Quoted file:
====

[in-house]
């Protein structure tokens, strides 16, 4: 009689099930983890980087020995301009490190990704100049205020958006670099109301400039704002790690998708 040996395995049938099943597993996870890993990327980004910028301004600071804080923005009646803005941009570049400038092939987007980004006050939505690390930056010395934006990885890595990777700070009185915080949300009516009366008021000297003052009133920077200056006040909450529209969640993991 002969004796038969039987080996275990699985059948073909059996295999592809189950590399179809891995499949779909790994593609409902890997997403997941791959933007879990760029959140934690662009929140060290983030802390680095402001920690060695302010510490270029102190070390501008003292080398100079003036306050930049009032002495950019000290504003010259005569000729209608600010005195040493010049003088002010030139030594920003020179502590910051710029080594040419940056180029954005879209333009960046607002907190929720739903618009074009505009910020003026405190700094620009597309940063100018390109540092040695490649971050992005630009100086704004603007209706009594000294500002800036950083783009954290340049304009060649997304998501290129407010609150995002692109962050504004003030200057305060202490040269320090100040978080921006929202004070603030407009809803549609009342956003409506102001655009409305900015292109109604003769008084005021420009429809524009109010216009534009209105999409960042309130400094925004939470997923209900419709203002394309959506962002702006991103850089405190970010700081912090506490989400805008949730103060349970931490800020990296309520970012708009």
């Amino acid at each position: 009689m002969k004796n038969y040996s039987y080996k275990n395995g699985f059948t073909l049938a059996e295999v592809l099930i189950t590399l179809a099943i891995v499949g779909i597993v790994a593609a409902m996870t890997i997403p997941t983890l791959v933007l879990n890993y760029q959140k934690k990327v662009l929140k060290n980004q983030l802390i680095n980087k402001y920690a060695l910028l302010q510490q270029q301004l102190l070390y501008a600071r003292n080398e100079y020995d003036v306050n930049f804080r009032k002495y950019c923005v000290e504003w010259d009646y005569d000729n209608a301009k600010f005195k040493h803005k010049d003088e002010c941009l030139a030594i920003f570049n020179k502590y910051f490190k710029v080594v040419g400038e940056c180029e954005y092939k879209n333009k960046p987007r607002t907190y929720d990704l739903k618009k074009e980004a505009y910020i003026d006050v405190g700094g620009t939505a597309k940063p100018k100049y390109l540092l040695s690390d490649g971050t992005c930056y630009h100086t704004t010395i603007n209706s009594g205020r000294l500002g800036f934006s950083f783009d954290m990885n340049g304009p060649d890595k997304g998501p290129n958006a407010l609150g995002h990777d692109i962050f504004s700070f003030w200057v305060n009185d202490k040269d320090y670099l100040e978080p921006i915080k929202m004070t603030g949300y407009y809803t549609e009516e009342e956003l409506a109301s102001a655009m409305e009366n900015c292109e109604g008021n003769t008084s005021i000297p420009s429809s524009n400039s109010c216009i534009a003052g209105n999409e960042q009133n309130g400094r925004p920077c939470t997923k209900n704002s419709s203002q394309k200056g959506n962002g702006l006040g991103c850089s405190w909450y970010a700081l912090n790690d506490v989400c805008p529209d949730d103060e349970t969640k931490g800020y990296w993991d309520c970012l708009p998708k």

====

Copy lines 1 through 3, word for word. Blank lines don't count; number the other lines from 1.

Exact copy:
[in-house]
């Protein structure tokens, strides 16, 4: 009689099930983890980087020995301009490190990704100049205020958006670099109301400039704002790690998708 040996395995049938099943597993996870890993990327980004910028301004600071804080923005009646803005941009570049400038092939987007980004006050939505690390930056010395934006990885890595990777700070009185915080949300009516009366008021000297003052009133920077200056006040909450529209969640993991 002969004796038969039987080996275990699985059948073909059996295999592809189950590399179809891995499949779909790994593609409902890997997403997941791959933007879990760029959140934690662009929140060290983030802390680095402001920690060695302010510490270029102190070390501008003292080398100079003036306050930049009032002495950019000290504003010259005569000729209608600010005195040493010049003088002010030139030594920003020179502590910051710029080594040419940056180029954005879209333009960046607002907190929720739903618009074009505009910020003026405190700094620009597309940063100018390109540092040695490649971050992005630009100086704004603007209706009594000294500002800036950083783009954290340049304009060649997304998501290129407010609150995002692109962050504004003030200057305060202490040269320090100040978080921006929202004070603030407009809803549609009342956003409506102001655009409305900015292109109604003769008084005021420009429809524009109010216009534009209105999409960042309130400094925004939470997923209900419709203002394309959506962002702006991103850089405190970010700081912090506490989400805008949730103060349970931490800020990296309520970012708009």
């Amino acid at each position: 009689m002969k004796n038969y040996s039987y080996k275990n395995g699985f059948t073909l049938a059996e295999v592809l099930i189950t590399l179809a099943i891995v499949g779909i597993v790994a593609a409902m996870t890997i997403p997941t983890l791959v933007l879990n890993y760029q959140k934690k990327v662009l929140k060290n980004q983030l802390i680095n980087k402001y920690a060695l910028l302010q510490q270029q301004l102190l070390y501008a600071r003292n080398e100079y020995d003036v306050n930049f804080r009032k002495y950019c923005v000290e504003w010259d009646y005569d000729n209608a301009k600010f005195k040493h803005k010049d003088e002010c941009l030139a030594i920003f570049n020179k502590y910051f490190k710029v080594v040419g400038e940056c180029e954005y092939k879209n333009k960046p987007r607002t907190y929720d990704l739903k618009k074009e980004a505009y910020i003026d006050v405190g700094g620009t939505a597309k940063p100018k100049y390109l540092l040695s690390d490649g971050t992005c930056y630009h100086t704004t010395i603007n209706s009594g205020r000294l500002g800036f934006s950083f783009d954290m990885n340049g304009p060649d890595k997304g998501p290129n958006a407010l609150g995002h990777d692109i962050f504004s700070f003030w200057v305060n009185d202490k040269d320090y670099l100040e978080p921006i915080k929202m004070t603030g949300y407009y809803t549609e009516e009342e956003l409506a109301s102001a655009m409305e009366n900015c292109e109604g008021n003769t008084s005021i000297p420009s429809s524009n400039s109010c216009i534009a003052g209105n999409e960042q009133n309130g400094r925004p920077c939470t997923k209900n704002s419709s203002q394309k200056g959506n962002g702006l006040g991103c850089s405190w909450y970010a700081l912090n790690d506490v989400c805008p529209d949730d103060e349970t969640k931490g800020y990296w993991d309520c970012l708009p998708k």